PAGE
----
“I realised that there was a language gap as well, because we weren’t as Greek as the Greeks are.”

Claire at the pier with cousins where the short story “Eione” is set. Photo: Supplied

Catacouzinos said she found it hard to connect with her Hellenic roots through language after only two years of Greek school, and tried to change that at university, where she “did ancient Greek,” and “a bit of modern Greek.”

“I’m still becoming fluent, still getting there, but for me language is a really deep personal thing that I’m still trying to explore and I still need to get educated on.”

“I have been constantly surrounded by my Greek identity and to me it was something that had always been evoked with a sense of pride from both sides of my grandparents.”

Claire Catacouzinos (second from right) with her parents (middle) and three siblings. Photo: Supplied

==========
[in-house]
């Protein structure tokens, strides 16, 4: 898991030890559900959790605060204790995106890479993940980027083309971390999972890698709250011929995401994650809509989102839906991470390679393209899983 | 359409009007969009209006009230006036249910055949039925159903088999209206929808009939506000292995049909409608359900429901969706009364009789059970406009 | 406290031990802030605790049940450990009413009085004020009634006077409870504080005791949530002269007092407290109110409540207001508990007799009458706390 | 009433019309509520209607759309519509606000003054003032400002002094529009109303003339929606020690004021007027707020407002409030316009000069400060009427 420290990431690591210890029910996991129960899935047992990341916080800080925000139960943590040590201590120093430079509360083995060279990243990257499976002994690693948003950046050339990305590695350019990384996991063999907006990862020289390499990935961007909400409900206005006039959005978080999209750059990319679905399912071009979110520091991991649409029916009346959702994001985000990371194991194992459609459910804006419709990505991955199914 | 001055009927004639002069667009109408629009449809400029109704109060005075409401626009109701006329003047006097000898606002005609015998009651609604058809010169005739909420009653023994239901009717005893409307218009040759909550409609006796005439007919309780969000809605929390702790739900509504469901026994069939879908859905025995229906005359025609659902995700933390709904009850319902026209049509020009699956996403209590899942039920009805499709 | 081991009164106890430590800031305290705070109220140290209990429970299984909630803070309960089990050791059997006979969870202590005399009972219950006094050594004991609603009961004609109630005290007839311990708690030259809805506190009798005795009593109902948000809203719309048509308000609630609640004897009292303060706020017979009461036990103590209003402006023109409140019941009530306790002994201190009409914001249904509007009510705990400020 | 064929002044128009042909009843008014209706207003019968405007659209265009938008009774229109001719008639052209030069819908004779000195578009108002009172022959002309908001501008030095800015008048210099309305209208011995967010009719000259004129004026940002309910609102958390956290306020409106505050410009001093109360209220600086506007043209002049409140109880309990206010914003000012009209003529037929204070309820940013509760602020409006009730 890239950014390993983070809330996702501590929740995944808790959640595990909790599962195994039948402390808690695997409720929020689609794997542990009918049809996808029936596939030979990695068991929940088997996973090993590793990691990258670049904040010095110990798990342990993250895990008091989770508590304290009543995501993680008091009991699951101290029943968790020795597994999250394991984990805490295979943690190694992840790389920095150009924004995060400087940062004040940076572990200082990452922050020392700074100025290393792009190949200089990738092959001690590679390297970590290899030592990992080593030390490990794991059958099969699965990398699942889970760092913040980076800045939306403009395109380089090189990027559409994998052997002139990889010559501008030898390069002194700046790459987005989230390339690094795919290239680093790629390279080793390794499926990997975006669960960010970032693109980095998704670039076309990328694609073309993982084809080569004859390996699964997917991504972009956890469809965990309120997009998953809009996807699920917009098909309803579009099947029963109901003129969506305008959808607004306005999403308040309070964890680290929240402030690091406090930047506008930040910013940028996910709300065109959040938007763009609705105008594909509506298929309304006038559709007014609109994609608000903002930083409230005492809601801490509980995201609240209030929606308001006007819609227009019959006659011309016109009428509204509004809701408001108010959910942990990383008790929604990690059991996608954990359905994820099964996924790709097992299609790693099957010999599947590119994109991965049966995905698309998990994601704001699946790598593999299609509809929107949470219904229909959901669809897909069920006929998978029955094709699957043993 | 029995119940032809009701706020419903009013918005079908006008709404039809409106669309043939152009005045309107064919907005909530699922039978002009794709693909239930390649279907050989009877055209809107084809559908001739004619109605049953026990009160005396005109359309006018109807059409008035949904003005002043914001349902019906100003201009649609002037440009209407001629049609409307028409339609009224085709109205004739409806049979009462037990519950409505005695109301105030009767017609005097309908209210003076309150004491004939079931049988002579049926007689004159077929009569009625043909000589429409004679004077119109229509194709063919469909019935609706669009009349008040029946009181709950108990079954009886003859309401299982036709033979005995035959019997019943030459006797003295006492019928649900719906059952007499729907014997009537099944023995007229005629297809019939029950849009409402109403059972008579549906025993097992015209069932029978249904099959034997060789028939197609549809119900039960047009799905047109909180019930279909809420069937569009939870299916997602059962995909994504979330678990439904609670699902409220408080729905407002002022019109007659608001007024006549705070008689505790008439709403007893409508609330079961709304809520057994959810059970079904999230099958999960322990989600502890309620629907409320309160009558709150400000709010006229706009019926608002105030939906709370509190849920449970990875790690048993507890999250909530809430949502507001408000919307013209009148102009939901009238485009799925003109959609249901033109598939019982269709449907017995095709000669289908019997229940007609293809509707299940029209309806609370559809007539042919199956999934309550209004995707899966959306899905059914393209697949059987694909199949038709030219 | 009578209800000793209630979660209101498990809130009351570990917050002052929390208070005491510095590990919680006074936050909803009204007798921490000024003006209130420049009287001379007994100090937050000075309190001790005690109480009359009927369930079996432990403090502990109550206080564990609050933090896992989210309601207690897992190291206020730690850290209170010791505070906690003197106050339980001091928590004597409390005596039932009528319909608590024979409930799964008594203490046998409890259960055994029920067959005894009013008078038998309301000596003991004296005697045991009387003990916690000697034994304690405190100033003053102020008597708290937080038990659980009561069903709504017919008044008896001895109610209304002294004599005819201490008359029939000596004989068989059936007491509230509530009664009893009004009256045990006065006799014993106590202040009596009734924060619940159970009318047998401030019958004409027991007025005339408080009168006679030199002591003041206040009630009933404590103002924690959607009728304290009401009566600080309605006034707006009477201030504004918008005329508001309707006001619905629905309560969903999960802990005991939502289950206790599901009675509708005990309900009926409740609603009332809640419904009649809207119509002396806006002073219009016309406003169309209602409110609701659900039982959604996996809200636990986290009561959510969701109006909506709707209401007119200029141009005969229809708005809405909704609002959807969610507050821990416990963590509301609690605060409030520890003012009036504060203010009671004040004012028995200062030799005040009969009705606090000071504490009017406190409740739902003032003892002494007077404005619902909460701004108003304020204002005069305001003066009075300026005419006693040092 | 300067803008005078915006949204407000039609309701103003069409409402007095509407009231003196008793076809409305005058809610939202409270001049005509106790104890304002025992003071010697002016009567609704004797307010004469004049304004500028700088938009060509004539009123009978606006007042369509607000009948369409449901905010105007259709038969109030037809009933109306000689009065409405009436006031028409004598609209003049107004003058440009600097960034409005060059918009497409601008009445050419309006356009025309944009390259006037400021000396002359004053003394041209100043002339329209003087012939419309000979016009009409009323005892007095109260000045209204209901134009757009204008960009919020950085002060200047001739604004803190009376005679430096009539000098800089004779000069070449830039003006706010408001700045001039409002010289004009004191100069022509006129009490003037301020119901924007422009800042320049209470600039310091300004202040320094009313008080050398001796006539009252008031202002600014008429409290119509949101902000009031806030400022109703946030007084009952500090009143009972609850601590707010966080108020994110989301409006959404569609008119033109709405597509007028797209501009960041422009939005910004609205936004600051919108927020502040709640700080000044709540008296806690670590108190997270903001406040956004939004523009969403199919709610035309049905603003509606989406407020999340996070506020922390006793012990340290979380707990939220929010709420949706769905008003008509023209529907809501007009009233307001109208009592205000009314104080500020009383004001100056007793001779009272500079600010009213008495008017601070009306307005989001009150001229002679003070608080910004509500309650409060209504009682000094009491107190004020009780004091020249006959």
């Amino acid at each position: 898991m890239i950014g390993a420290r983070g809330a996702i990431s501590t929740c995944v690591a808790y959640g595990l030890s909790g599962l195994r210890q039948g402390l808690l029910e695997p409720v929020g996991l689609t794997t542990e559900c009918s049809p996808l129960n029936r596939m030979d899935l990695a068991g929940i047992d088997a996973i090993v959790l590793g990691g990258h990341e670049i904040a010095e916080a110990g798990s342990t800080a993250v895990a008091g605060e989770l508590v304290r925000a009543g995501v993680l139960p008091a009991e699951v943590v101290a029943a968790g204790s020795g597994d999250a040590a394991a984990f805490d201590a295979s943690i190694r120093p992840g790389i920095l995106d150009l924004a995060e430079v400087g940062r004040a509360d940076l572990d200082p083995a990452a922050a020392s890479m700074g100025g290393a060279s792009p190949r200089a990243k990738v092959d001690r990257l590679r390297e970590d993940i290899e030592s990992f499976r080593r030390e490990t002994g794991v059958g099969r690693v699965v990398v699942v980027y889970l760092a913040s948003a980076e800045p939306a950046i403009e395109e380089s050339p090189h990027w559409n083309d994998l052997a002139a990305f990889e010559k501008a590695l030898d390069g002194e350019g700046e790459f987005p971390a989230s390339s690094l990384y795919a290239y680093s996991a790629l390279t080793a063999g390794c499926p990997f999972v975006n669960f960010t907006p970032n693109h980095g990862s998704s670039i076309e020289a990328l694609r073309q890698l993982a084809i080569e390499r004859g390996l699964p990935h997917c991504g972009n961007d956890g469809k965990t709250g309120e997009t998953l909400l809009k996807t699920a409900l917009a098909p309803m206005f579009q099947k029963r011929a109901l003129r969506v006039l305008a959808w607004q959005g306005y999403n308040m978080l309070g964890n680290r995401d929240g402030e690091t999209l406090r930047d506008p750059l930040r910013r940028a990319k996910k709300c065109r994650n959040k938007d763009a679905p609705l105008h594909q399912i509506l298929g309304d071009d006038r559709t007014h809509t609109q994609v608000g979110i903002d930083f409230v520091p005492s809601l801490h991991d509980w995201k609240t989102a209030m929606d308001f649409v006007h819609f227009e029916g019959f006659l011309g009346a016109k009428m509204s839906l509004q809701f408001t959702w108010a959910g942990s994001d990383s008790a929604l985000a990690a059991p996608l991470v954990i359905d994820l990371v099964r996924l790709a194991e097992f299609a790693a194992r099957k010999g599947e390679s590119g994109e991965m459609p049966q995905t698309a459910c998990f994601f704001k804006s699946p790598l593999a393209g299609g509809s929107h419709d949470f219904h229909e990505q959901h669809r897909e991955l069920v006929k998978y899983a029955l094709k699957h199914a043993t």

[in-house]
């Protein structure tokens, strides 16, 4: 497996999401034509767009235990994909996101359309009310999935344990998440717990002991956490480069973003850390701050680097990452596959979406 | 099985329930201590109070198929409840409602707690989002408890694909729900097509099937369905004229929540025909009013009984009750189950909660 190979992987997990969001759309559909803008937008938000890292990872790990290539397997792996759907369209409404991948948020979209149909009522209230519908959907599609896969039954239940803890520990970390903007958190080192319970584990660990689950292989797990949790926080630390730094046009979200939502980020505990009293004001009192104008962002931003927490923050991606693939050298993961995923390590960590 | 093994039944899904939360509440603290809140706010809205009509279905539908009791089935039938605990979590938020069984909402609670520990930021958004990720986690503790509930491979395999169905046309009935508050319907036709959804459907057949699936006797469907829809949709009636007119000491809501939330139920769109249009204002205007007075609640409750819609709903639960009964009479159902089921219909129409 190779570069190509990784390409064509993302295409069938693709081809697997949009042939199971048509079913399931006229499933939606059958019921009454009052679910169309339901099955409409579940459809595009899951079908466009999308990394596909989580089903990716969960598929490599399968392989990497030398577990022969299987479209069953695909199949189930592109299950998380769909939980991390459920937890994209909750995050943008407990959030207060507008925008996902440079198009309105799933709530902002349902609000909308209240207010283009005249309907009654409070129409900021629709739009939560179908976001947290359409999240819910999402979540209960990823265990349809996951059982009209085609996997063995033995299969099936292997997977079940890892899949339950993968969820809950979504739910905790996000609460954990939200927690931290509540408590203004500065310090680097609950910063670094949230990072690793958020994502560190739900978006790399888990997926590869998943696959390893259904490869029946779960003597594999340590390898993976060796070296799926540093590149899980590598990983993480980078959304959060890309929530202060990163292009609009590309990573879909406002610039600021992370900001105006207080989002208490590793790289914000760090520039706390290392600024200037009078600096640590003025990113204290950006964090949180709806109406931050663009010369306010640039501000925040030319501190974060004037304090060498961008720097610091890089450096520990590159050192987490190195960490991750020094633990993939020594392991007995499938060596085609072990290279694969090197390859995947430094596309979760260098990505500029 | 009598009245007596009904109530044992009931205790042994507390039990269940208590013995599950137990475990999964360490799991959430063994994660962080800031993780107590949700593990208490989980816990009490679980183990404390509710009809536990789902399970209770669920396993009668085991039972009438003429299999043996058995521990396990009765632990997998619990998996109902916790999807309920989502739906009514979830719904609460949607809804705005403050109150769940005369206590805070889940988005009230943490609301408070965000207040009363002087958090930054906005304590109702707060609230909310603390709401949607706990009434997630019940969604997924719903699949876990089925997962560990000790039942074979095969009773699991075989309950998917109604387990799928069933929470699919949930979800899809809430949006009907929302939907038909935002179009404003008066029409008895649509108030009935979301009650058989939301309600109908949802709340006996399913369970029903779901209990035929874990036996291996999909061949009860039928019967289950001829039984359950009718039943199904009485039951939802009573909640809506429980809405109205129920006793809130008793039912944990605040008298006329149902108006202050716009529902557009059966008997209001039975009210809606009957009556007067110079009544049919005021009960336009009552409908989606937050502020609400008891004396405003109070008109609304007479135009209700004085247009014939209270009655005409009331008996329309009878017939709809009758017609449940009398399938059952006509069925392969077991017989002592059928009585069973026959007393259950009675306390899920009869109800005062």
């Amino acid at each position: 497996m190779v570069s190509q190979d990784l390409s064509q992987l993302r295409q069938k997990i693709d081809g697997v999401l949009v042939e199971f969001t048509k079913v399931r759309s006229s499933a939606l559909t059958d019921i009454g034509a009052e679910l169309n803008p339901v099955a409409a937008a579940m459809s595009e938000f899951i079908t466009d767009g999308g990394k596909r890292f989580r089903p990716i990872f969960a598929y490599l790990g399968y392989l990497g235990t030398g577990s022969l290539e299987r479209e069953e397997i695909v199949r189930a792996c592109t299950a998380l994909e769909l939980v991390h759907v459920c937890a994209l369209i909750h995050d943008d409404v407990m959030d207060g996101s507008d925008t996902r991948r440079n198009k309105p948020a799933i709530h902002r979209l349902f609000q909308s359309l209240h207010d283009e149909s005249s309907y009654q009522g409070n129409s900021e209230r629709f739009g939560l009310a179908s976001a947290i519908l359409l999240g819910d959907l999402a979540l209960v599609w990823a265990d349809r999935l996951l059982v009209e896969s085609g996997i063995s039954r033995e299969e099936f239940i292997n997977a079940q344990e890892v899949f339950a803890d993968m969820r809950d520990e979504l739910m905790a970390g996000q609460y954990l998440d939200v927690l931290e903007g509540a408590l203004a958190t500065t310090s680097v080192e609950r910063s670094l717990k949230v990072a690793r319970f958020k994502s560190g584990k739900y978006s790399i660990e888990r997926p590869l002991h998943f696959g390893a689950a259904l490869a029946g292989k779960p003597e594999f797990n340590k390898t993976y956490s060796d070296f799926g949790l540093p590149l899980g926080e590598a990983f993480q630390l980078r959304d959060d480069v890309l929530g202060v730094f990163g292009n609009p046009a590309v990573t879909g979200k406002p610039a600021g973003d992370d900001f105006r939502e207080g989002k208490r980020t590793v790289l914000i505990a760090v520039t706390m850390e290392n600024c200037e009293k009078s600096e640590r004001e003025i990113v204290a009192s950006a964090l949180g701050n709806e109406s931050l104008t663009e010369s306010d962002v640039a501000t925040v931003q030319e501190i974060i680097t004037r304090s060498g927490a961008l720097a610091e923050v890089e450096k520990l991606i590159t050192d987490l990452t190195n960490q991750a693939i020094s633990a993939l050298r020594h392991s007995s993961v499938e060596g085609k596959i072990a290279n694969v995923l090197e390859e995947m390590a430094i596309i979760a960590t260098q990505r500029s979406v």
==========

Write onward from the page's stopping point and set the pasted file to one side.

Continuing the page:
Growing up with stories from Greek mythology like “Hercules,” “Jason and the Argonauts,” or the “12 Olympian gods,” she said there’s “one great thing that’s still relevant about reading mythology.”

“One thing that’s universal about human beings is stories and storytelling.”

Catacouzinos said people who write literary fiction view stories connected to someone’s background differently nowadays.

“There’s a lot of nostalgia people going back, looking at the past and thinking, ‘you know what things were actually good. We appreciate where we’ve come from. We just want to, you know, celebrate that history and culture that was given to us from our parents.'”

Claire’s father (right) with her husband and son. Photo: Supplied